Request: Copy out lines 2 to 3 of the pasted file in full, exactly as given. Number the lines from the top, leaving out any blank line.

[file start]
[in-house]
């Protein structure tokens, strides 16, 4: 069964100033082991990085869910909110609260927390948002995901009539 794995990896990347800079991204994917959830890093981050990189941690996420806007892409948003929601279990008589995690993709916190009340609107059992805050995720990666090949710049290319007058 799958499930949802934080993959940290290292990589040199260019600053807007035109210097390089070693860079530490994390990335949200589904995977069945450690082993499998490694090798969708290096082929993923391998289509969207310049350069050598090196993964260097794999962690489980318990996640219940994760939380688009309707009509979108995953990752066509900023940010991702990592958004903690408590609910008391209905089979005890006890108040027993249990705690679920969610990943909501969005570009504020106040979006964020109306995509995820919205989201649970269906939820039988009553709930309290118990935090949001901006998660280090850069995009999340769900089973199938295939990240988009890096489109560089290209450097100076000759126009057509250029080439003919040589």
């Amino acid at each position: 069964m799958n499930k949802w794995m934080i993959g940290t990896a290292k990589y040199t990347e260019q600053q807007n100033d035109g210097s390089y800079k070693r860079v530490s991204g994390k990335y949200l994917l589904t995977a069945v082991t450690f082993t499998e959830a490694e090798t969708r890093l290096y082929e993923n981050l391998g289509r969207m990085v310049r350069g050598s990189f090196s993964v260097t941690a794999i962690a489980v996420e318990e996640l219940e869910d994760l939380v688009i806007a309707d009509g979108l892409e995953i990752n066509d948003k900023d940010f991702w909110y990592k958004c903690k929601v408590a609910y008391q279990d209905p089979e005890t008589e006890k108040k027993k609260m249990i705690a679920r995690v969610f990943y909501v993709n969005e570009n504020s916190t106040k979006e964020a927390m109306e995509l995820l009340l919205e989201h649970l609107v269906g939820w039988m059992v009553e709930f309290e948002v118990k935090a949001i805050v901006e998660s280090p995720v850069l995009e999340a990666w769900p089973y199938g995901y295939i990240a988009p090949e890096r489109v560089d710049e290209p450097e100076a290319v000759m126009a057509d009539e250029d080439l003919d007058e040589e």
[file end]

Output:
């Protein structure tokens, strides 16, 4: 069964100033082991990085869910909110609260927390948002995901009539 794995990896990347800079991204994917959830890093981050990189941690996420806007892409948003929601279990008589995690993709916190009340609107059992805050995720990666090949710049290319007058 799958499930949802934080993959940290290292990589040199260019600053807007035109210097390089070693860079530490994390990335949200589904995977069945450690082993499998490694090798969708290096082929993923391998289509969207310049350069050598090196993964260097794999962690489980318990996640219940994760939380688009309707009509979108995953990752066509900023940010991702990592958004903690408590609910008391209905089979005890006890108040027993249990705690679920969610990943909501969005570009504020106040979006964020109306995509995820919205989201649970269906939820039988009553709930309290118990935090949001901006998660280090850069995009999340769900089973199938295939990240988009890096489109560089290209450097100076000759126009057509250029080439003919040589």
């Amino acid at each position: 069964m799958n499930k949802w794995m934080i993959g940290t990896a290292k990589y040199t990347e260019q600053q807007n100033d035109g210097s390089y800079k070693r860079v530490s991204g994390k990335y949200l994917l589904t995977a069945v082991t450690f082993t499998e959830a490694e090798t969708r890093l290096y082929e993923n981050l391998g289509r969207m990085v310049r350069g050598s990189f090196s993964v260097t941690a794999i962690a489980v996420e318990e996640l219940e869910d994760l939380v688009i806007a309707d009509g979108l892409e995953i990752n066509d948003k900023d940010f991702w909110y990592k958004c903690k929601v408590a609910y008391q279990d209905p089979e005890t008589e006890k108040k027993k609260m249990i705690a679920r995690v969610f990943y909501v993709n969005e570009n504020s916190t106040k979006e964020a927390m109306e995509l995820l009340l919205e989201h649970l609107v269906g939820w039988m059992v009553e709930f309290e948002v118990k935090a949001i805050v901006e998660s280090p995720v850069l995009e999340a990666w769900p089973y199938g995901y295939i990240a988009p090949e890096r489109v560089d710049e290209p450097e100076a290319v000759m126009a057509d009539e250029d080439l003919d007058e040589e």